My shock when I got pregnant with Ladybug lasted seven months. It wasn’t until our beloved Harlot had the knitting Olympics that I acknowledged that I had a baby coming, and that if the Cave Troll had six blankets made for him when he was born (that’s a conservative estimate) then this one should at least have ONE…and I made her a cotton eyelet blanket with pink trim–and as I said in a letter to Steph, making that blanket made my Ladybug real. When I thought she wasn’t coming, I had this picture in my head of my family, and she was like this double-exposure in the picture, but as I knit that blanket, she became more and more clear, until I finally believed she was coming, and that, yes, I would get another baby, the Goddess really loved me that much.
Last year, on March 31st, I went into labor. It was a weird sort of labor–I’m practically a connesoir of that sort of thing by now–and this was neither consistent nor predictable. I would have the world is ending NOW contractions every five minutes and then I would have two medium ones every half an hour, followed by THE FOUNDATIONS OF THE WORLD ARE CRACKING BEGINNING WITH MY UTERUS once, twice…nope, not three times. This lasted, knitters and readers, for three nights. At three o’clock in the morning of April 3rd, I was awakened from two hours of sound sleep by THE FOUNDATIONS OF THE WORLD ARE CRACKING BEGINNING WITH MY UTERUS. Awww fuck. (I’m sure those were my exact words.) I stood up, took a shower, went out, typed a couple of paragraphs of BOUND (you have my permission to speculate which passages I wrote in labor–remember, four days…) and then sent two completely insane e-mails ranting to colleagues about what total and complete bullshit this was and how I was going to rip a couple of throats out if this didn’t stop. (LIR can vouch for this…what was the time on that e-mail, darling?)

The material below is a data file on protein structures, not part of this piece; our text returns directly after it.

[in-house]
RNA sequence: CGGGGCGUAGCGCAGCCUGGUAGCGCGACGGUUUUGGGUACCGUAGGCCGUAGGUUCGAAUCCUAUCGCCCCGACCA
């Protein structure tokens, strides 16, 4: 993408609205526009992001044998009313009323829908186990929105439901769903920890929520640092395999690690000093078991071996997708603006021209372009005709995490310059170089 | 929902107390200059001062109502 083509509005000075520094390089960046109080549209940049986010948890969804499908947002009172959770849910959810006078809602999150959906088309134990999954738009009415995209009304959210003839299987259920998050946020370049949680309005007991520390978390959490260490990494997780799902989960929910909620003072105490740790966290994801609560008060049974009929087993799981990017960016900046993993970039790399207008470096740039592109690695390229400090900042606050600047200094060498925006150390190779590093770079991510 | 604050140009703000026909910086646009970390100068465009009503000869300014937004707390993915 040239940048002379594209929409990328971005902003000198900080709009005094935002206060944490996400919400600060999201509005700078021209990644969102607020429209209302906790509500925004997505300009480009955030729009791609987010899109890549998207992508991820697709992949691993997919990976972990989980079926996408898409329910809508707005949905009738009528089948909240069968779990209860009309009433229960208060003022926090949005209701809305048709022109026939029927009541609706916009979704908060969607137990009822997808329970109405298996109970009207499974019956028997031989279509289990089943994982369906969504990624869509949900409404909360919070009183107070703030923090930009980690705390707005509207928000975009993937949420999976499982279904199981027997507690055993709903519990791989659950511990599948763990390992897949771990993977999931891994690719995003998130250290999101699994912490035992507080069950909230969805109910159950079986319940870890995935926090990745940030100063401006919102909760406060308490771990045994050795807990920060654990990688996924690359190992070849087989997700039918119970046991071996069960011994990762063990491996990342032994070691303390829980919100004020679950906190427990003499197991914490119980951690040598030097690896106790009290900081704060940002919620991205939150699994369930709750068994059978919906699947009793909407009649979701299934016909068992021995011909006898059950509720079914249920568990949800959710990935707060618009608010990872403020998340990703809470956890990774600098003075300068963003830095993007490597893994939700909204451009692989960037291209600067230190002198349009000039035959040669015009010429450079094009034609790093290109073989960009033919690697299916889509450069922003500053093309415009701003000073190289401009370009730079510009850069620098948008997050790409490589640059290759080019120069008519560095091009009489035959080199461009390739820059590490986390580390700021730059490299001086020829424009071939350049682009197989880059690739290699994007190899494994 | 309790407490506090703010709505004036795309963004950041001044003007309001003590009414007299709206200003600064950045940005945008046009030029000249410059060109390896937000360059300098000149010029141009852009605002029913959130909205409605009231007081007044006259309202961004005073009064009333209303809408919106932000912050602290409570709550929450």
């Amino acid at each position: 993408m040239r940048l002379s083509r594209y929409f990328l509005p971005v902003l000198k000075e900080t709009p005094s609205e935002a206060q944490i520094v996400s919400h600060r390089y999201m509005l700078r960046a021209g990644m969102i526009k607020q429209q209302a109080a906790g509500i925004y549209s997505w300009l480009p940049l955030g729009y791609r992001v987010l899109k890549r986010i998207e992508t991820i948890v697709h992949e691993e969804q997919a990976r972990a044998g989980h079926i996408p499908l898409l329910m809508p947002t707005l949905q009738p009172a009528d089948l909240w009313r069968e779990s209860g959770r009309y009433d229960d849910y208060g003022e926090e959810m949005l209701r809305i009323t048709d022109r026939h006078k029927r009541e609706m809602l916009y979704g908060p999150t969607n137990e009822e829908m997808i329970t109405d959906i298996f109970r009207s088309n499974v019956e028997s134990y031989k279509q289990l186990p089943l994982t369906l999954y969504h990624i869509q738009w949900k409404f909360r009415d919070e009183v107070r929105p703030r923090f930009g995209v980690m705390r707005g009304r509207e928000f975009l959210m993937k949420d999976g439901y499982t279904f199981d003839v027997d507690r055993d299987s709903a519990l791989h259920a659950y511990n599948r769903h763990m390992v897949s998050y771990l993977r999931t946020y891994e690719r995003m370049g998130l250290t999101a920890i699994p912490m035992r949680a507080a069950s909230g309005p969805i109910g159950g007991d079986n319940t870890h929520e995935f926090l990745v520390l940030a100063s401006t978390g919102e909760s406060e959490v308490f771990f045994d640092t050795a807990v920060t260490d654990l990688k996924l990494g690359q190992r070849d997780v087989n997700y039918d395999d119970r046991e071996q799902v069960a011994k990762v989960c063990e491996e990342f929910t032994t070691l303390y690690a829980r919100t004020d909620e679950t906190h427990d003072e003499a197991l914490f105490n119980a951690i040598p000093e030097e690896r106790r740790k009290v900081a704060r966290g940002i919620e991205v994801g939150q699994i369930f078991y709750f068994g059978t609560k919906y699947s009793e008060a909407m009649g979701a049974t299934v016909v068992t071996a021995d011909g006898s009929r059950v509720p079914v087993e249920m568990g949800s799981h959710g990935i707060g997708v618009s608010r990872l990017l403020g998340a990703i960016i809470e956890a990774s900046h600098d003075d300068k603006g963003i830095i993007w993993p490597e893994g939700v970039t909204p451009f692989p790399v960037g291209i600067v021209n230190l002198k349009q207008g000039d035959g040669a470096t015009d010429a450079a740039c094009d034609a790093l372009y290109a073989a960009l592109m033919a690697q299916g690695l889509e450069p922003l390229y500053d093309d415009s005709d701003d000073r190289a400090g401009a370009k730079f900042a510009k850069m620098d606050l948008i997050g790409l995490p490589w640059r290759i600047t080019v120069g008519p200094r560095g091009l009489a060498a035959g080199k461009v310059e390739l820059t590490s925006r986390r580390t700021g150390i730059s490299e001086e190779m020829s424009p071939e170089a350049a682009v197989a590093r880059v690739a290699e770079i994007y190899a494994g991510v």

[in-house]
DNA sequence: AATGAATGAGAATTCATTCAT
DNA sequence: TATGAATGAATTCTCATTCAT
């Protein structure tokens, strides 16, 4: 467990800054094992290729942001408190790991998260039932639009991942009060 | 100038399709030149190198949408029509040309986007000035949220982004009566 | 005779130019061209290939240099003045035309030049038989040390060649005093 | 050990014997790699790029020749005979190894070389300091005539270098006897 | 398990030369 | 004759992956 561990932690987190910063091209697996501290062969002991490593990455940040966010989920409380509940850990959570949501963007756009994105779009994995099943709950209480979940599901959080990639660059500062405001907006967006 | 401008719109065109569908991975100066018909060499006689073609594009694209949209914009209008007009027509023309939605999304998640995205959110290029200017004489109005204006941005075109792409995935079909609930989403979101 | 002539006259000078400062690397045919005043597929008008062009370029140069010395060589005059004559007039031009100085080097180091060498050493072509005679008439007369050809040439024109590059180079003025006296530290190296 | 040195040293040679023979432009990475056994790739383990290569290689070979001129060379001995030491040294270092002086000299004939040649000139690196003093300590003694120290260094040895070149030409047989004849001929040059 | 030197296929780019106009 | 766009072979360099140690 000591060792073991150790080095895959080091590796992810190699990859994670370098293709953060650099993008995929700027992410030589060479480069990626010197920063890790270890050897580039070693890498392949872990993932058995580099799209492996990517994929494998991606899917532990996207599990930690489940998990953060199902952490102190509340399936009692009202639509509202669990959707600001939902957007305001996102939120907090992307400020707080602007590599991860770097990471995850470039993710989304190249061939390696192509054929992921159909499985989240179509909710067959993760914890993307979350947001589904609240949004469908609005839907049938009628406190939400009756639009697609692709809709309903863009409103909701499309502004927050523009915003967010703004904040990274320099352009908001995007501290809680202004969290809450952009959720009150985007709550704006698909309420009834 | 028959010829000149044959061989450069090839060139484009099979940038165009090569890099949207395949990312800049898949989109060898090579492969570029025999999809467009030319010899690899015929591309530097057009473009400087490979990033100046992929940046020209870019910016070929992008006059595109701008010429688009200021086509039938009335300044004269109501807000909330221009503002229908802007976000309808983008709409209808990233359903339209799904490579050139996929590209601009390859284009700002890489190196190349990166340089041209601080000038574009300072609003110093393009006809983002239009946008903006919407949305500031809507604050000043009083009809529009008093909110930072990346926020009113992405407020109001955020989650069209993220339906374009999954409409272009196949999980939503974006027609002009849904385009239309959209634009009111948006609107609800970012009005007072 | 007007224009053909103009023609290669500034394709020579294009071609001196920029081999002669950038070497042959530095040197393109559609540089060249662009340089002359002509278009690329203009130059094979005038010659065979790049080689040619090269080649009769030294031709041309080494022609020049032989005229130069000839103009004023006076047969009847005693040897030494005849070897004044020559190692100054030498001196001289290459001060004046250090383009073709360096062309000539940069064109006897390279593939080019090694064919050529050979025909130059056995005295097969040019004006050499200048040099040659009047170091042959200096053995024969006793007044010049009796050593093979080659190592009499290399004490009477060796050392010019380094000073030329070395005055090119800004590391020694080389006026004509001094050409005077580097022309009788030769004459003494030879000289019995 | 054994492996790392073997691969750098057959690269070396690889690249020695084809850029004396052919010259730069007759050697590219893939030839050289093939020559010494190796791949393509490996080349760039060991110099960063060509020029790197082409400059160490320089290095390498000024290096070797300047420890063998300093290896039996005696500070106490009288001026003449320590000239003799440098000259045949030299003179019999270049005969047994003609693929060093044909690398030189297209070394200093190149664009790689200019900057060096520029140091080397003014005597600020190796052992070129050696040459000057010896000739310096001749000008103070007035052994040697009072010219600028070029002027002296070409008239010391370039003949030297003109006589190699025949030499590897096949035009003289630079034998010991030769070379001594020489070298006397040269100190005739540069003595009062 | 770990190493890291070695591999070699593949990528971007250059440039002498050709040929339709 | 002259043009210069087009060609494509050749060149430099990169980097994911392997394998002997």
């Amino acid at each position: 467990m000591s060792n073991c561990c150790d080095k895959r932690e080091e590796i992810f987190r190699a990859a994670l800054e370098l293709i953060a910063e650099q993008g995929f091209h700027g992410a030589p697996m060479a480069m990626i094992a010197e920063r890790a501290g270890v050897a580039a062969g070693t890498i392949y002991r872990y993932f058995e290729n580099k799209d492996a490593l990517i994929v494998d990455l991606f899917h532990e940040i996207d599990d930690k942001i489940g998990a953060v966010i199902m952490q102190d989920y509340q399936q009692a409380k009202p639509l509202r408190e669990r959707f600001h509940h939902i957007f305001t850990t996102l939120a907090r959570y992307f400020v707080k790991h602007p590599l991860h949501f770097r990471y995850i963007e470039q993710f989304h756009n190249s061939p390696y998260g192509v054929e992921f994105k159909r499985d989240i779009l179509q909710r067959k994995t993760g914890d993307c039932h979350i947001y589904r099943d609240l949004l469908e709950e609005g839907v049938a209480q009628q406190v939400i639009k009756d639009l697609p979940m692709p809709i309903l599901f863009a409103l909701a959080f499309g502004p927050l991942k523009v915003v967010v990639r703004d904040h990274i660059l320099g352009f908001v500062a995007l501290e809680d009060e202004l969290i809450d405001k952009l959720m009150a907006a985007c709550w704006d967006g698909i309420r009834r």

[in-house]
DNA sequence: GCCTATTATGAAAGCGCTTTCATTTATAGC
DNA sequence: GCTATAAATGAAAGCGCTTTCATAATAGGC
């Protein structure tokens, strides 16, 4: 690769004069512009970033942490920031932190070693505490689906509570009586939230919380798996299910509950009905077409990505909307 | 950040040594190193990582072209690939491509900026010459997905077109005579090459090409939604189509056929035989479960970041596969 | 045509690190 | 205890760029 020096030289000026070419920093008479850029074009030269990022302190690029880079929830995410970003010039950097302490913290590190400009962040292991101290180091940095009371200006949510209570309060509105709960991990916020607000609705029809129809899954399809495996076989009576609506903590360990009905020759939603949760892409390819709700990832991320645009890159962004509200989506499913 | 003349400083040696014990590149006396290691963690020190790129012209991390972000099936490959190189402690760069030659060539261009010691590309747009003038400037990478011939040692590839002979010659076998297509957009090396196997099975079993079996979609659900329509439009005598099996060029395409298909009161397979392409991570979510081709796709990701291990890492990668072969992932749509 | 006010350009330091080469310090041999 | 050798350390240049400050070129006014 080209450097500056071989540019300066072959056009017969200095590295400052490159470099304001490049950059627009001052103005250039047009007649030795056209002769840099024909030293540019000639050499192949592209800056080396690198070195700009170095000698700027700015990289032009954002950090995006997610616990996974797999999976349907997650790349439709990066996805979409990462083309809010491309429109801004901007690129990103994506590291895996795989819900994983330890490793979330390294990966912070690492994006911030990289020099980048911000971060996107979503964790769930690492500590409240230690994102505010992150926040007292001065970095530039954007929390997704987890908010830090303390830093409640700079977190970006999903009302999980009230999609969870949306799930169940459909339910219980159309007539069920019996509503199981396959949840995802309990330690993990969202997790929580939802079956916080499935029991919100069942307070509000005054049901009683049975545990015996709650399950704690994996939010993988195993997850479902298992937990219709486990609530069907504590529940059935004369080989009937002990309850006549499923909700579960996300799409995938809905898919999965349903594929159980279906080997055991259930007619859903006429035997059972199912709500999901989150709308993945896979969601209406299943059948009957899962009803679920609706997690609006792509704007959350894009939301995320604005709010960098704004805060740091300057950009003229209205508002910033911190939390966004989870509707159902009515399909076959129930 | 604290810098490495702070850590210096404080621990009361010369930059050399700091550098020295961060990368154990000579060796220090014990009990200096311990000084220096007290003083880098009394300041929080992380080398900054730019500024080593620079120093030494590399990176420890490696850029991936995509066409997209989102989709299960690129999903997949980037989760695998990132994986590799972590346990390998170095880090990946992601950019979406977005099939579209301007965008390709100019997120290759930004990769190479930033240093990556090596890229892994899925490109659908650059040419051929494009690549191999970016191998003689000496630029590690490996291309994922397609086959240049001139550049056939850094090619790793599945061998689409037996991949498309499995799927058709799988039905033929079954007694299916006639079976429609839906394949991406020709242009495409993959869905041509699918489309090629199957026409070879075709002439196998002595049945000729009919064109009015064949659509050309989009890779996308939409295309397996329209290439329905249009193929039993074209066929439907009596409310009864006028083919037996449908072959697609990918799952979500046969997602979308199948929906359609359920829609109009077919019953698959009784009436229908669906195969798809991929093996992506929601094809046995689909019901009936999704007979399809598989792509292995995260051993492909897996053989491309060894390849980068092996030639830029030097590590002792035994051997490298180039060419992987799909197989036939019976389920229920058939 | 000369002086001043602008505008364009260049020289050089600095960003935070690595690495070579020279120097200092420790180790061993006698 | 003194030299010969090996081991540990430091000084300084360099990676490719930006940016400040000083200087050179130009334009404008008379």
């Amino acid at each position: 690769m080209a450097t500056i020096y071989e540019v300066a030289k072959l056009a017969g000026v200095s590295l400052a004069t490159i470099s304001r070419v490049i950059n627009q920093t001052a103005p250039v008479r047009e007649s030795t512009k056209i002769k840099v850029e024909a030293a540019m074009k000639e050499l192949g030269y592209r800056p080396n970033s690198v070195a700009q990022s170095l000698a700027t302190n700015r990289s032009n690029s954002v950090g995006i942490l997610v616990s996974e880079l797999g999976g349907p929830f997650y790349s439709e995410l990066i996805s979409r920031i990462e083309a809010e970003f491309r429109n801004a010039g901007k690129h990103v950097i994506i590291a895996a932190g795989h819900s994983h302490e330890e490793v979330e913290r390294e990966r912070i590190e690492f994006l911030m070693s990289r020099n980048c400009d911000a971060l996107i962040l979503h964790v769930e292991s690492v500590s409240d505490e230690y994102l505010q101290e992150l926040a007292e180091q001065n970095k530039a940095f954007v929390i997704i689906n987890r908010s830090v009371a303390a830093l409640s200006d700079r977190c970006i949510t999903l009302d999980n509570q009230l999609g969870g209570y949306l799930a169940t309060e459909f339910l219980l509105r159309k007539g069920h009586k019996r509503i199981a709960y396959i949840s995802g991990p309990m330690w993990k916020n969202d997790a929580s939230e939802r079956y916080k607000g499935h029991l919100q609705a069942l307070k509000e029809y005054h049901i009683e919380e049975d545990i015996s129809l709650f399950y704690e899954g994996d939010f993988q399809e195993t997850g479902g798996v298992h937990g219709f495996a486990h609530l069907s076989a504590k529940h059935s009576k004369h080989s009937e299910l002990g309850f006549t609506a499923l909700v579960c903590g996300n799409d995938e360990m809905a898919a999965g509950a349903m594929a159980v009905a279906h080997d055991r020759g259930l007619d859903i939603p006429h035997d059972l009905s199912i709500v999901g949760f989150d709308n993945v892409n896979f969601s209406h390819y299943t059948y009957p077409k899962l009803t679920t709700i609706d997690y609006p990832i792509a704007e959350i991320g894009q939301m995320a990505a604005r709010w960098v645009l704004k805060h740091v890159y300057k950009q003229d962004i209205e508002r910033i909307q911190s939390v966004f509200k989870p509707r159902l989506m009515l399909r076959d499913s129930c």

Then THE FOUNDATIONS OF THE WORLD WERE CRACKING BEGINNING WITH MY UTERUS and I breathed, saved my work, hit send, stood up and went to wake Mate up.
“Are they regular?” He asked.
“No.” I replied.
“Then why are we going in?”
“Because I have had enough of this shit.” I replied. By the by, this was the same reply I gave my imbecilic, nicotine-addicted intern when he asked my why I finally decided to come in. His reply? “Well, you’re seven and a half centimeters dilated…I guess you have.”
The rest is history that started it’s first squall at 6:00 a.m. sharp, April 3rd, 2006.
Big T is 14 years old. He’s huge, awkward, irritating, and has the biggest heart and the most pleasing nature of any adolescent boy I have ever encountered. He looks just like my dad–Goddess, I hope I don’t screw him up.
Chicken is 12 years old. She’s chunky but hopeful, sarcastic but kind, the best big sister I’ve ever seen in action, she will voluntarily play with her little siblings for hours on end and not complain. She is my Prickly Flower and always will be–just watch her bloom.
The Cave Troll is 3 1/2–he is intense, cute, smart, and only speaks when he needs to, unless he is bending metal wi th his “The world is not revolving to my specifications” scream. He looks just like his father but he has my brown eyes and he takes my breath away.
She’s kick back and smart, she’s easy to please and particular, she’s pudgy and blue eyed, the only one of my children who looks at me with her father’s eyes and I couldn’t be happier. Instead of holding on to her babyhood with wrinkling cramping fingers, every moment of her infancy has been baby dessert–a treat and an honor I have dreamt not of. She is chocolate mousse with rasberry sauce, a dark chocolate eclair with amorretto cream filling, a half a gallon of rocky road ice cream with whipped cream and a spoon. She is sweetness and laughter and the ability to get knocked on her ass, grunt, and move on. Every moment of her life has been a blessing and I can’t believe I got to have four. She’s a reward for every good thing I never knew I had done.